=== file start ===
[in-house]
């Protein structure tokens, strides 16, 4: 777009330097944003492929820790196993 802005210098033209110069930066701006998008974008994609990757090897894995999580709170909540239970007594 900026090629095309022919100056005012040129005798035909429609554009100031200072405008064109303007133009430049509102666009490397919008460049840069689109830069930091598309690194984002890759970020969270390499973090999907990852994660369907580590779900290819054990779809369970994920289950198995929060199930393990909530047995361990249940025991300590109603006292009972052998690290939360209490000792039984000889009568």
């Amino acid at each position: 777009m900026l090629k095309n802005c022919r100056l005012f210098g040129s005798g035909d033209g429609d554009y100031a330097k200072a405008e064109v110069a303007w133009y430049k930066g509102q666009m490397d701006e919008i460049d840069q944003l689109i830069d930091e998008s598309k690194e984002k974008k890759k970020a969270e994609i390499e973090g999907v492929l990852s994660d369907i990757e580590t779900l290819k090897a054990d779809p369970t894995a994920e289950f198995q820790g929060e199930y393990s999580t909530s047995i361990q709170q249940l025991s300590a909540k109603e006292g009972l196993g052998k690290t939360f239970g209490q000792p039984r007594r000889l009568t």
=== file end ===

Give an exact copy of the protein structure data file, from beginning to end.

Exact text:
[in-house]
């Protein structure tokens, strides 16, 4: 777009330097944003492929820790196993 802005210098033209110069930066701006998008974008994609990757090897894995999580709170909540239970007594 900026090629095309022919100056005012040129005798035909429609554009100031200072405008064109303007133009430049509102666009490397919008460049840069689109830069930091598309690194984002890759970020969270390499973090999907990852994660369907580590779900290819054990779809369970994920289950198995929060199930393990909530047995361990249940025991300590109603006292009972052998690290939360209490000792039984000889009568």
């Amino acid at each position: 777009m900026l090629k095309n802005c022919r100056l005012f210098g040129s005798g035909d033209g429609d554009y100031a330097k200072a405008e064109v110069a303007w133009y430049k930066g509102q666009m490397d701006e919008i460049d840069q944003l689109i830069d930091e998008s598309k690194e984002k974008k890759k970020a969270e994609i390499e973090g999907v492929l990852s994660d369907i990757e580590t779900l290819k090897a054990d779809p369970t894995a994920e289950f198995q820790g929060e199930y393990s999580t909530s047995i361990q709170q249940l025991s300590a909540k109603e006292g009972l196993g052998k690290t939360f239970g209490q000792p039984r007594r000889l009568t």